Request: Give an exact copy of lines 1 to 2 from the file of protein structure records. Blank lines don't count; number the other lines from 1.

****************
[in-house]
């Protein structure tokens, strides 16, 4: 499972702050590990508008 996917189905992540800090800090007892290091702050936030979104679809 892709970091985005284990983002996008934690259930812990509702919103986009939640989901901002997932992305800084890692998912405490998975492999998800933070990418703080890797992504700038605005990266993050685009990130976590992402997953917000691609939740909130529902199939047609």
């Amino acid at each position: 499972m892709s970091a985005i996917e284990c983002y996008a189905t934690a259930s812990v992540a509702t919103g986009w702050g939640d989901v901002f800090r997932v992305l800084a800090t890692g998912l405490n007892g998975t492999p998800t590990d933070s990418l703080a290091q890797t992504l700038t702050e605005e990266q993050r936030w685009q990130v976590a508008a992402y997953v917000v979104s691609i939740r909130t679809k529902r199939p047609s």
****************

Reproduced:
[in-house]
């Protein structure tokens, strides 16, 4: 499972702050590990508008 996917189905992540800090800090007892290091702050936030979104679809 892709970091985005284990983002996008934690259930812990509702919103986009939640989901901002997932992305800084890692998912405490998975492999998800933070990418703080890797992504700038605005990266993050685009990130976590992402997953917000691609939740909130529902199939047609």